Papers of John Adams, volume 11

From Jean de Neufville & Fils

From William McCarty

From James Lovell, 15 March 1781 Lovell, James JA


From James Lovell, 15 March 1781 Lovell, James Adams, John
From James Lovell
Confidential Dear Sir ca. 15 March 1781 1

I wrote you a few days ago the Impromptú. I send much the same Papers now as then.2

Beg if the others have not arrived before this reaches you, that you will order Copies of the Resolves3 to be taken for your own and Mr. Danas Information. For really, Sir I cannot attend in Congress and on Committees, and have my Chamber continually full of Petitioners or Idlers, and yet without even a Boy-Clerk or one of the members of the standing Committee of for. Affairs present, embrace the Opportunities which occur of giving you Information, and which Opportunities are not subservient to the lethargic modes of C——ss.

Some Goods by Jones have come to hand damaged as you may well suppose. I hope they are in Quantity according to their Invoices which I have not seen at any Time. I spent Nights in wiping, drying and repacking if they may be said to have been packed, but I verily believe you put them up yourself. The Case was so far from full that I wonder the Articles were not rubbed to Ruin. However, after all these Snarls, the Damage will be much less than you will conjecture. I have forwarded Mrs. A's small Articles chiefly already and will continue my Care of the whole.4 I have acted the Will. Wimble5 for Madam and Co., Mr. Gerry and Mr. Peabody who were in need of it—Mr. G. is by far worst off.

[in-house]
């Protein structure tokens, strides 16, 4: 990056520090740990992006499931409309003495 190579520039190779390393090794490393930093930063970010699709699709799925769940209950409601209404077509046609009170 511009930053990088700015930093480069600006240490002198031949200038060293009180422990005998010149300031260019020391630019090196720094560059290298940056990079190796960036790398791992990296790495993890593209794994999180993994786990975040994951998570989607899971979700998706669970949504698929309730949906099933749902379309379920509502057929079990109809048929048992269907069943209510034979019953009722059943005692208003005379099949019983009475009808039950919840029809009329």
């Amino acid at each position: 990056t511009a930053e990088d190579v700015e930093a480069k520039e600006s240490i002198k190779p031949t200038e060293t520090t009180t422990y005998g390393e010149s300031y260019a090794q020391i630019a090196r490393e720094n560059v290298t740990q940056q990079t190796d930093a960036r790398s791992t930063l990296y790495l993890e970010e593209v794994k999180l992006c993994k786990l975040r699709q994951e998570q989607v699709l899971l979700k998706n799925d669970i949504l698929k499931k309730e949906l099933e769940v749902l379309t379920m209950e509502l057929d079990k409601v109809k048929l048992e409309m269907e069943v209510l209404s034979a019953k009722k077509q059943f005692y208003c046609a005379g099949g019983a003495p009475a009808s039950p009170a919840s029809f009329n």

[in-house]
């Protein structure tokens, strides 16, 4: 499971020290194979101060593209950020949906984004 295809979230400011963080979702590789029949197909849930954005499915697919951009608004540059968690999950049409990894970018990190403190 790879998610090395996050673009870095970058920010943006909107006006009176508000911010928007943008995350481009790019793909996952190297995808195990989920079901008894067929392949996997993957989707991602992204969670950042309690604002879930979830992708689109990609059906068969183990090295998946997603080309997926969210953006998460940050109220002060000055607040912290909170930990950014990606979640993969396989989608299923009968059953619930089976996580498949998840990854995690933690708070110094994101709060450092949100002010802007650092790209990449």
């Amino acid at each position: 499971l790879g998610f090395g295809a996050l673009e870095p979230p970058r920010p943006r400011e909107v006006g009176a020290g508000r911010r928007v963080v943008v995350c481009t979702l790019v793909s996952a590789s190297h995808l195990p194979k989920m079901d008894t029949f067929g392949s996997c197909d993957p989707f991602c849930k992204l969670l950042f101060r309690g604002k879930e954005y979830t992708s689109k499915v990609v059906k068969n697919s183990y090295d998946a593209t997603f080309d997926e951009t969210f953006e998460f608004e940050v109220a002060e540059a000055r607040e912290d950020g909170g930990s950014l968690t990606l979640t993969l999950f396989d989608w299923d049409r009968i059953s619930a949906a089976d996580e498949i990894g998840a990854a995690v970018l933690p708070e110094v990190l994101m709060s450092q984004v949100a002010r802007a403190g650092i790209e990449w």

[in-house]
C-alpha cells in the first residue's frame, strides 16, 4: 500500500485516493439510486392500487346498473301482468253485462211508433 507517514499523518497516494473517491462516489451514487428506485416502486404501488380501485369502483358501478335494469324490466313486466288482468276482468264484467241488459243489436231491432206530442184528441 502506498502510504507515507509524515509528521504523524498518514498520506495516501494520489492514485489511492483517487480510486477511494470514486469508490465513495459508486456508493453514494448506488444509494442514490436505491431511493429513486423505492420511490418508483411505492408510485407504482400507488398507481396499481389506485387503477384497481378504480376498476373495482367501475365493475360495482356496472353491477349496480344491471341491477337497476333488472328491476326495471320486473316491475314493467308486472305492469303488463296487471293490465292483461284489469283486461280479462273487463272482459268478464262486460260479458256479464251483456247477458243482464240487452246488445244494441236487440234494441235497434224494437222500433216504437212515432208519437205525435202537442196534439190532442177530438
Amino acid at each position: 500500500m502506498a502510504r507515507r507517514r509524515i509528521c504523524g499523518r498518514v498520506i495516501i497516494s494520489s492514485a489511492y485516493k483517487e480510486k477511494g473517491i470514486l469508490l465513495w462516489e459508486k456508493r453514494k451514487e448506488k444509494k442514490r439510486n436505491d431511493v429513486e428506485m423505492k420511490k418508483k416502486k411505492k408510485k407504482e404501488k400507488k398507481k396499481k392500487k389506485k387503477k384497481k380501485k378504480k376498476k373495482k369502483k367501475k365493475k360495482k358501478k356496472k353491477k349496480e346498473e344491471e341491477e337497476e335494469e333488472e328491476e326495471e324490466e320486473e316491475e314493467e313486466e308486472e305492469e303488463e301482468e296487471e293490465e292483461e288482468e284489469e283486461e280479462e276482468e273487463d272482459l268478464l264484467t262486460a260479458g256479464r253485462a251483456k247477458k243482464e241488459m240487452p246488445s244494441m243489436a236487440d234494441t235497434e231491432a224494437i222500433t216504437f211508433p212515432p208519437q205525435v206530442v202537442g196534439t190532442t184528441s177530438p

I sent you, and will again send Copies of 2 fr: Letters and an Extract of one English to be contemplated as Snake-Rattles, tho they were not used, I believe, in a generous Way of Warning, which your old Blue-Hill-neighbours were in the Practice of. I do not think you can with Propriety make other Use of them than what I have above named, because I send them not officially; and I think it would be not proper so to send them.6